Psychology B541

Mind Map by Grape, updated more than 1 year ago
Created by Grape almost 5 years ago


Mind Map on Psychology B541, created by Grape on 04/17/2015.

Resource summary

Psychology B541
1 Memory
1.1 Key Concepts
1.1.1 Information Processing: input, encoding, storage, retrieval, outout Input: Information entering the body through senses Encoding: Putting data into a format Storage: Storing information Retrieval: Retrieving the information Output: Saying something or writing it down Accessibility: problems occur when we can't get information into the memory, cant retrieve it Availability: information is no longer in the memory
1.2 Core Theory
1.2.1 Multi-Store Model STM: limited capacity & duration - info will decay or be displaced LTM: unlimited capacity & duration - 25% of into that reaches STM goes to LTM Sensory Store: info held until attention is paid Decay: info fades over time Displacement: info replaced with new info Memory retrieval: repeating info 1. Too rigid and ignores individual differences 2. Over simplifies STM & LTM 3. Over emphasises role of rehearsal - not all info in LTM is rehearsed
1.3 Core Study
1.3.1 Terry 2005 Lab experiment Procedure: commercials shown to 15 people Repeated measures design Whether ptp recalled commercials immediately or after a delay Results: serial position effect - good recall of first few and last few. Middle ones were displaced 1. Lab exp lacks ecological validity as it was an artificial setting 2. Lacks construct validity - narrow measure 3. Demand characteristics - there were clear cues of what the researcher was trying to investigate
1.3.2 Alternative Theory Levels of processing Shallow processing: noticing only the colour - not processing deeper information. Less likely to recall Deep processing: understanding - processing info for meaning. More likely to recall Levels of processing: wrong to assume that memory is so limited - we can remember vast amounts of info in a short amount of time
1.4 Applications
1.4.1 Memory aids Techniques for improving memory Cues - to trigger info and memories through the senses People recall info better if they are in the same context or situation Visual cues
2 Phobias
2.1 Key Concepts
2.1.1 Typical behaviour: considered normal - applies to the majority of people Atypical behaviour: considered abnormal - applies to minority of people Phobia: atypical fear response Agoraphobia: fear of public spaces School phobia: fear of school Social phobia: fear of embarrassment Acrophobia: fear of heights Arachnophobia: fear of spiders Heart pounding, sweating, feeling sick, dizziness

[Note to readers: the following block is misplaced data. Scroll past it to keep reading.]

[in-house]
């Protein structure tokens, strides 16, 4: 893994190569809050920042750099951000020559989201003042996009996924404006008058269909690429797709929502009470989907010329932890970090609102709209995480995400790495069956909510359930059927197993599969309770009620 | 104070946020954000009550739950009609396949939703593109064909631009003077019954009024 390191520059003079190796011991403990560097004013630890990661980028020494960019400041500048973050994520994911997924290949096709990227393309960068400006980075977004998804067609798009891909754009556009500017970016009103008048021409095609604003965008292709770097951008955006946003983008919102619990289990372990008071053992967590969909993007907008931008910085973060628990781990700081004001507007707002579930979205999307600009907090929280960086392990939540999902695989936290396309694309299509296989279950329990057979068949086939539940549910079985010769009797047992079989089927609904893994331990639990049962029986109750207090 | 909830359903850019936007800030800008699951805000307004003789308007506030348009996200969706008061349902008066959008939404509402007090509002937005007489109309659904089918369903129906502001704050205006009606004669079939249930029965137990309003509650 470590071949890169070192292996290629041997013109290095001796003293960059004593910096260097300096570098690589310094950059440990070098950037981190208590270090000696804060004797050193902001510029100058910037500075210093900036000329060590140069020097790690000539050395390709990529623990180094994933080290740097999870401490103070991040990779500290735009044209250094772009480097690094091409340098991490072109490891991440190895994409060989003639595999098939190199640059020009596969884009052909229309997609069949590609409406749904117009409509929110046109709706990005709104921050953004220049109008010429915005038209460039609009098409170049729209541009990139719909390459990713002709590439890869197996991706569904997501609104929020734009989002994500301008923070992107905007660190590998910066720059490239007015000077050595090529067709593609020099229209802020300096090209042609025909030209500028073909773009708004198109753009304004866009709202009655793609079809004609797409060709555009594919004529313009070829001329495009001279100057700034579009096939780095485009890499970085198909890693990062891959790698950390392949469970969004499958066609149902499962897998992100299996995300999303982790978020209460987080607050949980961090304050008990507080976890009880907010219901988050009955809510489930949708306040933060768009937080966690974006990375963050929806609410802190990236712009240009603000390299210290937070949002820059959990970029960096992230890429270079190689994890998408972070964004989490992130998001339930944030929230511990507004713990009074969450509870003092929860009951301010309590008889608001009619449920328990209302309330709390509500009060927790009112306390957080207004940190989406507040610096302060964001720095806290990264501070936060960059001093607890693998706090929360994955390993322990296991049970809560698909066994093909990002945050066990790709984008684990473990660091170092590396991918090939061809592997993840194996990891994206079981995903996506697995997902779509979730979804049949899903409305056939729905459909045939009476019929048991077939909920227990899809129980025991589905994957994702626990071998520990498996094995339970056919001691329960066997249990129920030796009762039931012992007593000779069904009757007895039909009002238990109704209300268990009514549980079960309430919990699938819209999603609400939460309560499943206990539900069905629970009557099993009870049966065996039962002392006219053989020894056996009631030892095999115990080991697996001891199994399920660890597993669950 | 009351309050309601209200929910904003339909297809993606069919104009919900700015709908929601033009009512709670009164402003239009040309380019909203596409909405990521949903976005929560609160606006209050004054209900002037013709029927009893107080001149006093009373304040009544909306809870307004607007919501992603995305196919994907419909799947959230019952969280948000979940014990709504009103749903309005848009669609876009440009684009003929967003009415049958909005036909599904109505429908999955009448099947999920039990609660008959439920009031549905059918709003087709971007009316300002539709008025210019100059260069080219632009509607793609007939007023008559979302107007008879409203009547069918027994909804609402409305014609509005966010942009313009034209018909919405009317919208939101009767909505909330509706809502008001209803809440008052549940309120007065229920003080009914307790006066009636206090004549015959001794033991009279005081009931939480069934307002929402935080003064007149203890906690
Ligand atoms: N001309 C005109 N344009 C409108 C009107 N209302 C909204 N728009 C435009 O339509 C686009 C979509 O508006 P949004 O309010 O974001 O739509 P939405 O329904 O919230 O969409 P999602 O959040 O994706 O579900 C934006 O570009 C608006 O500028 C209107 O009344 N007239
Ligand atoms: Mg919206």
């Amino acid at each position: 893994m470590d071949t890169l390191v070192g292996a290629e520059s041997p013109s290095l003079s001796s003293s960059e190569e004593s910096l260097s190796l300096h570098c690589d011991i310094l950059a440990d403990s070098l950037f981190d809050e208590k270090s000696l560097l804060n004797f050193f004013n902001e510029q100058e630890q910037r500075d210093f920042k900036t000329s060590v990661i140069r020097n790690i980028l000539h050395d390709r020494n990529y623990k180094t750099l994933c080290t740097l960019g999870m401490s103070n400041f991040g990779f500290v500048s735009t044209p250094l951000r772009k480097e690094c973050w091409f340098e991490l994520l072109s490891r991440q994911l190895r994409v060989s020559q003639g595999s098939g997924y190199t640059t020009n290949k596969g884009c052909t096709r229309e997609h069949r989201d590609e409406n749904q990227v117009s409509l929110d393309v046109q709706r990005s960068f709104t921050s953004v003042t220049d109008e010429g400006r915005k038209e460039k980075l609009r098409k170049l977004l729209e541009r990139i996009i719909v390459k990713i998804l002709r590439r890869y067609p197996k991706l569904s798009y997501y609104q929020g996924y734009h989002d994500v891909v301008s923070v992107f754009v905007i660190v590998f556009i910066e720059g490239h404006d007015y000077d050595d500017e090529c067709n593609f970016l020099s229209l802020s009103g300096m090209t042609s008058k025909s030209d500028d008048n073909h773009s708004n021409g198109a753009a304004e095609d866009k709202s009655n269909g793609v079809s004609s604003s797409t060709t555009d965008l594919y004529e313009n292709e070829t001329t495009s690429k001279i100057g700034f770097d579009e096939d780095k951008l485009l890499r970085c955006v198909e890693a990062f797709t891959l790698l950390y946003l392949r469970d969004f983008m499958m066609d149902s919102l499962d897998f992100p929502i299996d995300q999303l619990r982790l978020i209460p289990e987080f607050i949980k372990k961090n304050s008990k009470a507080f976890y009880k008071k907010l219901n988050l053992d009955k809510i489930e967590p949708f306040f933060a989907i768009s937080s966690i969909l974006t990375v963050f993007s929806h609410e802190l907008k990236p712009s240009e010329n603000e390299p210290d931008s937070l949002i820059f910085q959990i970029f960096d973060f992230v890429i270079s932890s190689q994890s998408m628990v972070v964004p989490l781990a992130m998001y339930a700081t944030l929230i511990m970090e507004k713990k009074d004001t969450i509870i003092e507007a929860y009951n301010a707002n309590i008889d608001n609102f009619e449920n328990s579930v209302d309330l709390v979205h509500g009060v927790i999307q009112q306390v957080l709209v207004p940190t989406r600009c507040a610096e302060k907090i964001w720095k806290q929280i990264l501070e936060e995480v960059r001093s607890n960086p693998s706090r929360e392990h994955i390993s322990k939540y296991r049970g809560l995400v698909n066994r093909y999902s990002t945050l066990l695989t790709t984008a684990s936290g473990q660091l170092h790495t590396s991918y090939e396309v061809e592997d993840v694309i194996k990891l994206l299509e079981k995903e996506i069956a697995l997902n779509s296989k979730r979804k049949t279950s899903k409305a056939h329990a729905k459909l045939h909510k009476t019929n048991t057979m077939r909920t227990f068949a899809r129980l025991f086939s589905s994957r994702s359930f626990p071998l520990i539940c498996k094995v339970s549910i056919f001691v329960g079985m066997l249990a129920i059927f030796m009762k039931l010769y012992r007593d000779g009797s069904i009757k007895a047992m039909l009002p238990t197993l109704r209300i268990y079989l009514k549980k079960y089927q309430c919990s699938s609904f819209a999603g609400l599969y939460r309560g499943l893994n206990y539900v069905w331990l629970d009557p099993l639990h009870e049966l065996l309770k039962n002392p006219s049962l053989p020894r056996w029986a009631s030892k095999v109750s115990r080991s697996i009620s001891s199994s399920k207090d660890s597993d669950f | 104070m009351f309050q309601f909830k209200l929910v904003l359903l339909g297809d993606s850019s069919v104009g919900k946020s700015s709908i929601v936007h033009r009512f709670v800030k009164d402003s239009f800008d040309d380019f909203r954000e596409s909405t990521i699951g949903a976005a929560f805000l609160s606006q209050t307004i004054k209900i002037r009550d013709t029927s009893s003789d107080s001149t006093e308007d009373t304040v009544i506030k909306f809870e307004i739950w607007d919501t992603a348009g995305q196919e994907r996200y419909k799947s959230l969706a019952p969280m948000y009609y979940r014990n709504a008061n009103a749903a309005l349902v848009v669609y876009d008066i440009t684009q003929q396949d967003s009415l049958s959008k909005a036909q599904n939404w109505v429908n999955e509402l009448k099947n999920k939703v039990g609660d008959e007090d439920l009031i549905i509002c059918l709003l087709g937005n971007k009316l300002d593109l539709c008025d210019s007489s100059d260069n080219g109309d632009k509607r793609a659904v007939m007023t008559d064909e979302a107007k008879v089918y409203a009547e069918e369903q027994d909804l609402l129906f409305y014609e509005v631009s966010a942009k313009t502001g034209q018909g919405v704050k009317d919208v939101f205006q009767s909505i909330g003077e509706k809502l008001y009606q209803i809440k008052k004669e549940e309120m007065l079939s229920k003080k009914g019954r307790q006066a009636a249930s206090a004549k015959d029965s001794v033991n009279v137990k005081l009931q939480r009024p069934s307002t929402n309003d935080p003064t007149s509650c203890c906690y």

2.1.2 It's all about avoiding what you're scared of
2.2 Core Theory
2.2.1 People learn their phobias Classical conditioning: learning by association UCR: response is natural and doesn't need to be learnt UCS: something that triggers a natural response NS: doesn't trigger reaction CS: triggers learnt response CR: response that's been learnt through association
2.2.2 1. Ignores thinking behind behaviour 2. Phobia's can be learnt indirectly 3. Cannot explain the fact that some people have phobias that they have no direct experience of
2.3 Core Study
2.3.1 Watson & Rayner 1920 Little Albert, 9 months old Hammer hit a steel bar and scared him 11 months old - Albert was shown a rat and the steel bar was hit Results: By the end of 7 trials, the rat scared Albert in it's own and he would cry and avoid it Fear of white fluffy things 1. Lacks ecological validity - artifical setting 2. Can't generalise data as it was carried out on one boy 3. Unethical - Albert was caused distress
2.4 Alternative Theory
2.4.1 Evolutionary Theory Animals have evolved over time and instinctively behave in ways that allow them to survive and reproduce
2.4.2 Some things are more threatening than others
2.4.3 Doesn't agree that people are born with phobias
2.5 Applications
2.5.1 Behaviour Therapy Reversing phobias Flooding: clients immersed in their fear - works on specific phobias, but it can be dangerous Systematic desensitasion: more ethical - form new associations for gradually Implosion: client imagines worst situation rather than physically experiencing it
3 Obedience
3.1 Key Concepts
3.1.1 Obedience - obey a command from an authority figure
3.1.2 Denial of responsibility: blame your behaviour on a higher authority
3.1.3 Defiance: don't obey the authority figure
3.1.4 Agentic state: you are an agent and not to blame
3.2 Core Theory
3.2.1 Situational factors Setting: Milgram exp in a down town office - obedience decreased Culture: Hofling - culture of nurses obeying doctors Punishment: power to punish Consensus: copy others - obedience goes up 1. Research lacks ecological validity - not real life 2. Research was unethical - caused distress and deceived them 3. Ignores role of personality - suggests that behaviour is always a reflex or reaction - we live on an automatic pilot
3.3 Core Study
3.3.1 Bickman 1974 Procedure: dressed up as a guard, milkman & civilian and asked ptp to pick up litter or give money Findings: More obeyed when wearing a guard uniform - 89%, milkman - 57%, civilian - 33% 1. Lacked control of extraneous variables - ptp could have been deaf 2. Unethical - he didn't get consent from ptp 3. Experimenters were all male so it can't be generalised - women may behave differently
3.4 Alternative Theory
3.4.1 Authoritarian Personality Sees world in black and white Obeys authority and looks down on lower social class Does not like ambiguity (when things aren't clear) Fixed ideas of right and wrong, good and bad Someone who is willing to be bossed around by people of a higher status than them
4 Attachment
4.1 Key Concepts
5 Applications
5.1 Keeping order in institutions
5.1.1 Rules
5.1.2 Uniform - power and status or loss of identity
5.1.3 Punishment if a rule is broken
5.1.4 School: Detentions Prison: Solitary confinement
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